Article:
“We’re genuinely sorry, boys,” Keown put in kindly. “Jim and I appreciate more than we can say the way you’ve stuck by us through it all. Don’t think we’re ungrateful. We aren’t. We’ve made friends amongst you that we’ll always be proud of. But it’s better we should lose you this way than another. We want to live for Ireland, not to die for it, and die we will if we stick together any longer. There’s no use blinking that. The country here is too damn flat, too damn thickly populated, and there are too many roads.”

There was silence for a moment. The men sat looking desperately at one another and at their leaders. Suddenly one of them, a farm labourer with a thick red moustache, who had been tying up a packet of sandwiches tossed it away; it broke through the leaves, and fell with a little splash in the river. He rose and threw aside his cloth bandolier, and then began to unbuckle his khaki belt. His face was pale, and his hands fumbled nervously at the catch. The others rose too, one after another.

“’Faith, it’ll be a comfort to sleep at home after a week of this, neighbours.”

The speaker was a handsome youth, scarcely more than a boy.

“Ah, my lad,” said the other man bitterly, “you’ll sleep in a different bed, and a harder bed, before this week is out, and serve you right.”

The speech was greeted with a murmur of approval.

“We must only risk that,” said Keown hastily. “After all you’ve only been away from home for a week; they can’t have spotted you so easily.”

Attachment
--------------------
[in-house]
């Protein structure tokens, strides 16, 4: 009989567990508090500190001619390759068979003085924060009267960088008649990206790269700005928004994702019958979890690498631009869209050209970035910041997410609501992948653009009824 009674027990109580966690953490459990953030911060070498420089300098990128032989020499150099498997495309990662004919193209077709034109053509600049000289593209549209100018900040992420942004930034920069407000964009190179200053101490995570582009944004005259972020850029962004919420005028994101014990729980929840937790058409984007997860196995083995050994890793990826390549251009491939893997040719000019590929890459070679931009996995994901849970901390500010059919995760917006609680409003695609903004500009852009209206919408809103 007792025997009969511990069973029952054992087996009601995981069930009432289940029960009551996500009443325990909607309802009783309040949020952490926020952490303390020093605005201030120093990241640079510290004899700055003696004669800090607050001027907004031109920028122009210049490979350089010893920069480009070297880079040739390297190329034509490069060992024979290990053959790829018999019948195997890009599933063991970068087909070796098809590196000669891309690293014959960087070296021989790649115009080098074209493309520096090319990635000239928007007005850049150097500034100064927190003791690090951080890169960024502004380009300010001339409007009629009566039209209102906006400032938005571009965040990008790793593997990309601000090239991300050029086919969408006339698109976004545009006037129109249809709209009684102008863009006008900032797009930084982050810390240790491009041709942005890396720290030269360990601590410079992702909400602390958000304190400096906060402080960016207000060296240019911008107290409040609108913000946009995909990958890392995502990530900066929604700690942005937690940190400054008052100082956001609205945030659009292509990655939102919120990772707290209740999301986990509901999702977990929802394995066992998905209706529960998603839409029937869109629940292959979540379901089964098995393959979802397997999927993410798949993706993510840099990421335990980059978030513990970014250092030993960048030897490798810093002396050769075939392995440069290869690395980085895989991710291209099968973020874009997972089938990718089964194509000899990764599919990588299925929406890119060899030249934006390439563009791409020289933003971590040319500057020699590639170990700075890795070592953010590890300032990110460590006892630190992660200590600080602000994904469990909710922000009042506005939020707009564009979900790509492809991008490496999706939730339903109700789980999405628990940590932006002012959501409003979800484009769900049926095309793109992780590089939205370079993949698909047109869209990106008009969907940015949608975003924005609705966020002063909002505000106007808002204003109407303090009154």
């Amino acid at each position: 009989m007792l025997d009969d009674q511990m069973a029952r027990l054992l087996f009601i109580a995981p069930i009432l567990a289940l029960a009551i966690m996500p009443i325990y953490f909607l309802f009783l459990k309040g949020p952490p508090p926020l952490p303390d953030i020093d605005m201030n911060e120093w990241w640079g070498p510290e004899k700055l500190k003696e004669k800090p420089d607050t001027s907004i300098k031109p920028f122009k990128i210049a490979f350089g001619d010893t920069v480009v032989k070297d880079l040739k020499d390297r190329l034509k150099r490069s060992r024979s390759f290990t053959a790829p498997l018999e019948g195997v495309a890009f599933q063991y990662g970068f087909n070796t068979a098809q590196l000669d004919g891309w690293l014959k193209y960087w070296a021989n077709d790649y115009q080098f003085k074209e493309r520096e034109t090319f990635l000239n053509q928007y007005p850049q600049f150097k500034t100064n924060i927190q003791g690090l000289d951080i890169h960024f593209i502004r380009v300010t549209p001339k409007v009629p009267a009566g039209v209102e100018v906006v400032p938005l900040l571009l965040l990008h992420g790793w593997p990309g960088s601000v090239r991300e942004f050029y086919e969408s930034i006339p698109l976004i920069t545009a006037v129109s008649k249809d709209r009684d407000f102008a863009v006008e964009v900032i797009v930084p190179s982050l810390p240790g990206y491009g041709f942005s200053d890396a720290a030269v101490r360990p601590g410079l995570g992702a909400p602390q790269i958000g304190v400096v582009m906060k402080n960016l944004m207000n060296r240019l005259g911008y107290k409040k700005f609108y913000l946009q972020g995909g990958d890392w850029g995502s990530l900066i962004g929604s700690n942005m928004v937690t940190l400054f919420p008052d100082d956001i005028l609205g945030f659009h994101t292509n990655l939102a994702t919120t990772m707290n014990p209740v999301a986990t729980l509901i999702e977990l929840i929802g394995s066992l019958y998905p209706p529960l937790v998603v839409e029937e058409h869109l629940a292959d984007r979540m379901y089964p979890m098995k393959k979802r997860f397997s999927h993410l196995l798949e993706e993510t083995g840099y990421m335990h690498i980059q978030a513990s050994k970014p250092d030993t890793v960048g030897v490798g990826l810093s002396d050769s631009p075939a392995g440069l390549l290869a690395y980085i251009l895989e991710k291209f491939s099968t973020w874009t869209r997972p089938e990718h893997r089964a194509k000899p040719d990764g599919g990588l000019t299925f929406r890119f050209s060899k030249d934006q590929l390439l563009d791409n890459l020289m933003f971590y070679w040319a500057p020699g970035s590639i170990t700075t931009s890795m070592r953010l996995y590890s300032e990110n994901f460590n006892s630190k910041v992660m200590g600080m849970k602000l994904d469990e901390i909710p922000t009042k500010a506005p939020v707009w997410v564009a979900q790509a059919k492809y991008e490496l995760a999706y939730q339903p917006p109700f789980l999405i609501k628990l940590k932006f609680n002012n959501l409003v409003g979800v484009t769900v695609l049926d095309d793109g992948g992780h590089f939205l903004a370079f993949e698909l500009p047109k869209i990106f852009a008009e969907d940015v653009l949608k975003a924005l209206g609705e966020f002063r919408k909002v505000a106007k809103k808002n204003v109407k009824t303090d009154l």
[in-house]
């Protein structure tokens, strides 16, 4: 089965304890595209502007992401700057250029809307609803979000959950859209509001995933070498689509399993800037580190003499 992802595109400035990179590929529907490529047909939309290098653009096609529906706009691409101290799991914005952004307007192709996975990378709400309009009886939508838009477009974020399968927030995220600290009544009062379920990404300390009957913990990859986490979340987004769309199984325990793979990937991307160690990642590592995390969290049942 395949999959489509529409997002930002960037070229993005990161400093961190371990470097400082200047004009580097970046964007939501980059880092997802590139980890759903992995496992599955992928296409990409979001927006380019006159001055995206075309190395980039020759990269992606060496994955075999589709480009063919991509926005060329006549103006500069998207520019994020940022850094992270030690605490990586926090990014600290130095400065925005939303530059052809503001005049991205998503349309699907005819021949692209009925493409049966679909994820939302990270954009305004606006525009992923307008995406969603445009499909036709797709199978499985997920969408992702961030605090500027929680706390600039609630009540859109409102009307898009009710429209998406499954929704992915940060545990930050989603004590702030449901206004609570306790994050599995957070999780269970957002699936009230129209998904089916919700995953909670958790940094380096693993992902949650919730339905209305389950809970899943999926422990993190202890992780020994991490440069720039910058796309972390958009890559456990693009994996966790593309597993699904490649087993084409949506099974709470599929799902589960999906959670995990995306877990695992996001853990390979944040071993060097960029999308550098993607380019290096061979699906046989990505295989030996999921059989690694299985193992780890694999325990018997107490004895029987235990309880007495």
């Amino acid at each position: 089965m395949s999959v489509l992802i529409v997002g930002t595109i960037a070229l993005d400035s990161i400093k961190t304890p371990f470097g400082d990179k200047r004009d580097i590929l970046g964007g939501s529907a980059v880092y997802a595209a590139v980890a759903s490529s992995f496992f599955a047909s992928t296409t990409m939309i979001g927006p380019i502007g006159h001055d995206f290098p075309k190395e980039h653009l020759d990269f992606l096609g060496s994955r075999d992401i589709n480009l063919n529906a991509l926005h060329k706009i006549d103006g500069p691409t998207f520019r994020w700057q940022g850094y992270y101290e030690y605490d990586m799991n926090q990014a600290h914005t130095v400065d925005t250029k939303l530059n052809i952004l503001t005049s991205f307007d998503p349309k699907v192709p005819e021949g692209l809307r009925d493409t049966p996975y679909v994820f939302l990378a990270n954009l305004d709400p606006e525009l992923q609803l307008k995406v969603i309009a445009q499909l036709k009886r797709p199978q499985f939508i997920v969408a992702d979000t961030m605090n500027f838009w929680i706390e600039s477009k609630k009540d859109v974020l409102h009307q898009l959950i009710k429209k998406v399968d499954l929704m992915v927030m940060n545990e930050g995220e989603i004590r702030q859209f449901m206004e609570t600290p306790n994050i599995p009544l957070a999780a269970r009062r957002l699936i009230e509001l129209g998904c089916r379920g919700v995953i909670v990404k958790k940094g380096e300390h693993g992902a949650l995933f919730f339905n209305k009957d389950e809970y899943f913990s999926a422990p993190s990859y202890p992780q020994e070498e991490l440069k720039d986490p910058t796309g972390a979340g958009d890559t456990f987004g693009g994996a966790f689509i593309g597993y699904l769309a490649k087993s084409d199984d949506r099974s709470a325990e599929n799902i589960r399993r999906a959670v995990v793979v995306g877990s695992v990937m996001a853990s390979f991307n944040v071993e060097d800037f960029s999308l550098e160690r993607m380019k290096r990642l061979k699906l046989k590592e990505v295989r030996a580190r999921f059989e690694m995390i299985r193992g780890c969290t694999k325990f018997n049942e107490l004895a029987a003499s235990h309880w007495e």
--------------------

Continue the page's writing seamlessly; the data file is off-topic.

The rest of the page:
“Spotted us?” exclaimed the other angrily, squaring up to him. “Who talks about spotting? Or do you know who you’re speaking to? Him and me came up all the way to fight at Passage. We’re out of the one house, and we went off together in the dead of night on our bikes to join the brigade. We followed it to Macroom and we were sent back from that. Just as you’re sending us back now. We’re no seven-day soldiers, but, let me tell you, it’s the last time I’ll make a fool of myself for ye.”

Keown shrugged his shoulders helplessly without replying.

It was the youngster who showed them where the old dump was. It was dug into the low wall that surrounded the wood, and after some difficulty they succeeded in locating it. He and Keown together took out the heavy stones, one by one, and revealed a deep hollow beneath the wall. There was a long box like a coffin in it, and half a dozen sheets of oilcloth, with some old greasy rags and a tin of oil. The rifles were gathered together—there was no time to oil them—and wrapped in the oilcloth. The same was done with bandoliers, belts, and bayonets. Only the two leaders kept their arms and equipment. Hickey did not even pretend to be interested in the funereal ceremony, but walked moodily about under the shadow of the trees, his spectacles glinting in the stray shafts of sunlight.